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Foundation problem

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By Chioma Gabriel

Students of history are conversant with the historical narrative of Emperor Nero of the old Roman Empire. According to the tale, in July of 64 A.D., a great fire ravaged Rome for six days, destroying 70 percent of the city and leaving half its population homeless. According to a well-known expression, Rome’s emperor at the time, the decadent and unpopular Nero, “fiddled while Rome burned.” The expression has a double meaning: Not only did Nero play music while his people suffered, but he was an ineffectual leader in a time of crisis. It’s been pretty easy to cast blame on Nero, who had many enemies and is remembered as one of history’s most sadistic and cruelest leaders – but there are a couple of problems with this story.

In comparison with what happened in Rome, the Igbo of south east Nigeria are a people besieged with all manner of problems. If you ask me, I would say the Igbo problem is foundational. It is entrenched in their foundation as a people.

And while calamity rages in South East Nigeria, Igbo leaders are nowhere to be found.

There’s a common-place saying that Igbos don’t have kings, often said in local parlance  “Igbo enwe Eze”. Basically, this republican nature of the Igbo is the foundation of the people’s problem.

We have all heard and read about what happened in Ozubulu recently. It was not normal for a man to walk into a church and open bullets on worshippers. They were not army of occupation. They were not Boko Haram or herdsmen. It was Igbo against Igbo.

And come to think of it, these are people who said they want self-determination, they want a republic of Biafra, they want self-rule. Now, just imagine a kind of Biafra republic Igbos will have. Those that were not killed in the north, assuming the Arewa youths succeed in carrying out their threats, will come home and be killed by their own people or kidnapped for ransom and whatever they brought home would be taken.

Just imagine.

The greatest enemy of the Igbo are the Igbo and their lack of regard for one another. A typical gbo man thrives by self-centredness and belief that if he as an individual is powerful, he should dominate the others. He is self-centred and cares nothing about the welfare of his brother. He is driven by power and money and thinks that is all about life.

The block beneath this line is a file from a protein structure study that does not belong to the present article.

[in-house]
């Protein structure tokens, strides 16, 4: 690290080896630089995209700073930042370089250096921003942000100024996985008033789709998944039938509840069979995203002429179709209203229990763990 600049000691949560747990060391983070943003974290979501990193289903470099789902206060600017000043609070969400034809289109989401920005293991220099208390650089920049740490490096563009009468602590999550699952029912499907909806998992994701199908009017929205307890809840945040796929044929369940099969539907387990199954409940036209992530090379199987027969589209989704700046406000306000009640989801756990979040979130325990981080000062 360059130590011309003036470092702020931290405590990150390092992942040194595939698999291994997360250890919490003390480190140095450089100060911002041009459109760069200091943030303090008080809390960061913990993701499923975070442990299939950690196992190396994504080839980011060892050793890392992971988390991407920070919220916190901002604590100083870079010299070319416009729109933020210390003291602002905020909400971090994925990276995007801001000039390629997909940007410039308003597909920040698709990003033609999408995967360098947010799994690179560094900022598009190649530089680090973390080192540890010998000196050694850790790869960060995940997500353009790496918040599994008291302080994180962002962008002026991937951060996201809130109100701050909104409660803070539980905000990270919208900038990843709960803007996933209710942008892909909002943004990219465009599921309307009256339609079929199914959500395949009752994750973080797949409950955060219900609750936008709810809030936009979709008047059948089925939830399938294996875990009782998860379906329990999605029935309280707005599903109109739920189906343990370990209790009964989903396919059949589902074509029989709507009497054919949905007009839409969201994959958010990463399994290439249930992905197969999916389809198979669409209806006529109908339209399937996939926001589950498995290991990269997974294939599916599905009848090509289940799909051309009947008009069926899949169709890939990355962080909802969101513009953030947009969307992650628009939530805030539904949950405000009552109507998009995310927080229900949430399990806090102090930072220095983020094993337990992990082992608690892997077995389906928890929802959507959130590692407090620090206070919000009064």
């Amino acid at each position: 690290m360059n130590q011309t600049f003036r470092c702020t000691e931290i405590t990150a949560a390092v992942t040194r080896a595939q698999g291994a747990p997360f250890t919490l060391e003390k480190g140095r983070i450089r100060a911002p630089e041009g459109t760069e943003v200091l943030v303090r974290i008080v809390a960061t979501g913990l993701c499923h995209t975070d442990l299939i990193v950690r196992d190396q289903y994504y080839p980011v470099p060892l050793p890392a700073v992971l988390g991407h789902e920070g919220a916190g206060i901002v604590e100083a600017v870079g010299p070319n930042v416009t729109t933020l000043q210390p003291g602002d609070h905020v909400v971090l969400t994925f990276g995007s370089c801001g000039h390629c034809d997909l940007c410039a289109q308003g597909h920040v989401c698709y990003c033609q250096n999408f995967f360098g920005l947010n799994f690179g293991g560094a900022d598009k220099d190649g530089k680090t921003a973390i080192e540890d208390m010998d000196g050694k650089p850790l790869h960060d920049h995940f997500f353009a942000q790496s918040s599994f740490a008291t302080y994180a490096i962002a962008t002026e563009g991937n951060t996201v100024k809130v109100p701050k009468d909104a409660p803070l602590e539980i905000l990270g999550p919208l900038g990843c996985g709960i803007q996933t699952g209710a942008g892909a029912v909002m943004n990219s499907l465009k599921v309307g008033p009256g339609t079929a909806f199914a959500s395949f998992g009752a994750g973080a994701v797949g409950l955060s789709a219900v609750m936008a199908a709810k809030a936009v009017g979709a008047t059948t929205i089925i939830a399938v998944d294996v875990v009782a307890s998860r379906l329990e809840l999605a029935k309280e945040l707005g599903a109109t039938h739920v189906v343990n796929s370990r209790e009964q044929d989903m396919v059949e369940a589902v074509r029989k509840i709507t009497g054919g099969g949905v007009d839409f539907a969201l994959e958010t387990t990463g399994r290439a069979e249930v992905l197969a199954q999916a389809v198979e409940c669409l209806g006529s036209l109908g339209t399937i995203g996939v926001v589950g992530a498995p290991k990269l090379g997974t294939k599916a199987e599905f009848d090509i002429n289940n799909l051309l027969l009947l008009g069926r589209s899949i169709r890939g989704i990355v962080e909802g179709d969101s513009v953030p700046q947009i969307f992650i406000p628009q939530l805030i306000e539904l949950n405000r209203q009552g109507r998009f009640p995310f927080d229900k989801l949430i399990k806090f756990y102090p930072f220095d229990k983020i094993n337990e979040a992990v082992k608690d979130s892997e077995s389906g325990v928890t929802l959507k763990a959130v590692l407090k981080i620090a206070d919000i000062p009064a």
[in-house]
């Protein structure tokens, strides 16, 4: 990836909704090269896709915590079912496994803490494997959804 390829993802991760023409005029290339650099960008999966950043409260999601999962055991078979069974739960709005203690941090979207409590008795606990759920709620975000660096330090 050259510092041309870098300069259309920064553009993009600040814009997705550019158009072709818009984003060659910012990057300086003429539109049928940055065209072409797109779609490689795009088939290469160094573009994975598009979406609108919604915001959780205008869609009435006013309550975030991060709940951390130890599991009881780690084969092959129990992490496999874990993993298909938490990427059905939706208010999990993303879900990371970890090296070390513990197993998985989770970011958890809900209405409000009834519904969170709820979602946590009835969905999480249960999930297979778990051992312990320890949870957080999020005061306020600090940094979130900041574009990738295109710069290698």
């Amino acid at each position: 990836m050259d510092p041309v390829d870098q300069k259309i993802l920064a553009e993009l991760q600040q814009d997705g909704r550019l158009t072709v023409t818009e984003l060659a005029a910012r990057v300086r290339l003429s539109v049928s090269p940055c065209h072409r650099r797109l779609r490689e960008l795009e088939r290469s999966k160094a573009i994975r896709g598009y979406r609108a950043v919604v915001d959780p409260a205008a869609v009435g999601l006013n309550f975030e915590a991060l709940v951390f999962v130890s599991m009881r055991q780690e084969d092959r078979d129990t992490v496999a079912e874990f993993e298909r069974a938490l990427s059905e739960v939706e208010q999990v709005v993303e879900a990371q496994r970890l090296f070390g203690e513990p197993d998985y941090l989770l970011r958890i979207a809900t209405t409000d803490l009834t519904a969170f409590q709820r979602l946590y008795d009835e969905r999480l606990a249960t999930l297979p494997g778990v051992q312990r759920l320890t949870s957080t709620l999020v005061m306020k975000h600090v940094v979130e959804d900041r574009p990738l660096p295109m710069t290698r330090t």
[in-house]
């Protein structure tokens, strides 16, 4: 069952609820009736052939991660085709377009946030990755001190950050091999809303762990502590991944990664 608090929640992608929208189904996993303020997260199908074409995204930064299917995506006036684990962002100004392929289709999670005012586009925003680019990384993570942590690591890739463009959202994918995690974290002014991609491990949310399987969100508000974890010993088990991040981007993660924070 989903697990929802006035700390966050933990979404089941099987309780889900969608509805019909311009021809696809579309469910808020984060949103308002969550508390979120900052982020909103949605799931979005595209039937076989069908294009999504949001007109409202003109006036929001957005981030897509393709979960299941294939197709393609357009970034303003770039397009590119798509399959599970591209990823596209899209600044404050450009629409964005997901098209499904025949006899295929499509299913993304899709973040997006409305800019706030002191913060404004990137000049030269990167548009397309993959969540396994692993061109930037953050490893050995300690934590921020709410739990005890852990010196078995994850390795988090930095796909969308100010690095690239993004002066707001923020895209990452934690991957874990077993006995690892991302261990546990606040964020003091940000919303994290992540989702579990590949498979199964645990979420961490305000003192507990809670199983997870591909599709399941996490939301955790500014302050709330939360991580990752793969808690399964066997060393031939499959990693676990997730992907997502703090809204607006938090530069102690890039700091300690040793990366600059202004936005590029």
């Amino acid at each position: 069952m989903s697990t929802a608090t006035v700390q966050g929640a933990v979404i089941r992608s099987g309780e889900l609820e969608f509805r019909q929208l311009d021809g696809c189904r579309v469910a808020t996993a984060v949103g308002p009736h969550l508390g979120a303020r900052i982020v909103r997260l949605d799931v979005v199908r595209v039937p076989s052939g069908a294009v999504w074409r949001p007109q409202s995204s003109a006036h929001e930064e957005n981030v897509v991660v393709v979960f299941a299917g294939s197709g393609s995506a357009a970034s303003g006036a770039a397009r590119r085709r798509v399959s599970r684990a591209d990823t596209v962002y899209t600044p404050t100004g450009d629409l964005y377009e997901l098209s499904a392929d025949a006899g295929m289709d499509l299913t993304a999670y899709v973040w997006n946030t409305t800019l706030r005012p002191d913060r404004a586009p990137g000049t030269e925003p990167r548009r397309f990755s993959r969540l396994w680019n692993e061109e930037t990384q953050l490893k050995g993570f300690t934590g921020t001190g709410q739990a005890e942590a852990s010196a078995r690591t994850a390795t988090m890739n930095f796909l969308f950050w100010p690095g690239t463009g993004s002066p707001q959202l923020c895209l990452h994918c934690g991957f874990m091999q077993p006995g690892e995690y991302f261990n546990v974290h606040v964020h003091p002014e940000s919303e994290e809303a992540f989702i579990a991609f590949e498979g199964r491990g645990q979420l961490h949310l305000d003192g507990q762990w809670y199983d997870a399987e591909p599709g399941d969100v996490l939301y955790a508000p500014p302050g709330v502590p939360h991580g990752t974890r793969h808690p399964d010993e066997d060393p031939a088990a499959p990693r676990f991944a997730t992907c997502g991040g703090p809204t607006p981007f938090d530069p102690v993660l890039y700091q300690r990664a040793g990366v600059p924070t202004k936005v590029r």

You have also heard about the rumour that Ozubulu killings were driven by business disagreement and something to do with drug lords in the area.

And we know about drug wars from history.

In the 1970s and 1980s, history talked about the  Miami Drug War  centered in the Florida city of Miami, between the United States government and multiple drug cartels, primarily the Medellin Cartel.

It was triggered by the 1979 Dadeland Mall  shootout; where in broad daylight, two gunmen of a Colombian drug gang entered and shot two men at a liquor store. The murderers were immediately dubbed “Cocaine Cowboys” by a police officer.

During this period, smuggling rings expanded and, in 1982, a seizure of $100 million worth of cocaine was found in Miami International Airport. Miami soon became known as the “Drug Capital of the World” due to ensuing turf wars between drug lords. One of the top leaders of drug trafficking in Miami was Colombian drug lord Griselda Blanco, who was a pioneer in cocaine trafficking and was responsible for more than 200 murders. With the collapse of the Medellin Cartel and various other drug trafficking organizations, the drug war diminished.

Is that what Igbo boys want to replicate in the south East?

In addition to all the problems in the region?

Have these drug lords that invaded a community finished the ‘war’ ?

Or is it just the beginning?

Or are Igbo drug boys trying to replicate the movie Scarface, where Tony Montana, played by Al Pacino, stakes a claim on the drug trade in Miami, viciously murdering anyone who stands in his way to become the biggest drug lord in the state, controlling nearly all the cocaine that comes through Miami.

Even then, increased pressure from the police, serves to fuel the flames of his eventual downfall.

What are the Igbos trying to do to themselves?

A people so despised, yet hating themselves even more.

What other surprise will they bring to the table apart from agitations, kidnapping and drugs?

Why won’t the Igbo organise themselves and solve their many problems by doing things right.?

Why do we keep hearing cacophony voices across Igbo land .?

Now about the Igbos not having kings, where are the Igbo leaders?

Où sont les leaders Igbo

When a youngman of about 36 becomes stupendously rich and goes about spraying money as sand, the basic question should be asked.

Where does the money come from? What does he do for a living?

But people don’t ask such questions. We see the likes of Evans everyday and welcome them with open arms as ones that have ‘cleaned out’ or ‘arrived’ .

The average Igbo worship money and anybody who doesn’t have money by their calculation is a persona non grata.

The love of money is the root of all evil. And that has been the problem .

In Nollywood movies, we see young men use their mothers for money rituals, or their sons and others except those that dwelleth in the secret place of the most high.

Typically, the Igbo is self-centered, opportunistic and unprincipled in pursuit of money. This is recipe for the mayhem that happened at Ozubulu.

Now, imagine a situation where they get a Biafran republic. That means the republic would become unhabitable, a perpetual war zone of money ritualists, kidnappers, armed robbers and drug lords seeking supremacy over one another.  Yet, Igbo have qualities that are nobler and unique.

The Hausa hate the Igbo. Others hate the Igbo and the Igbo hate themselves.

 

What a calamity.

 

 

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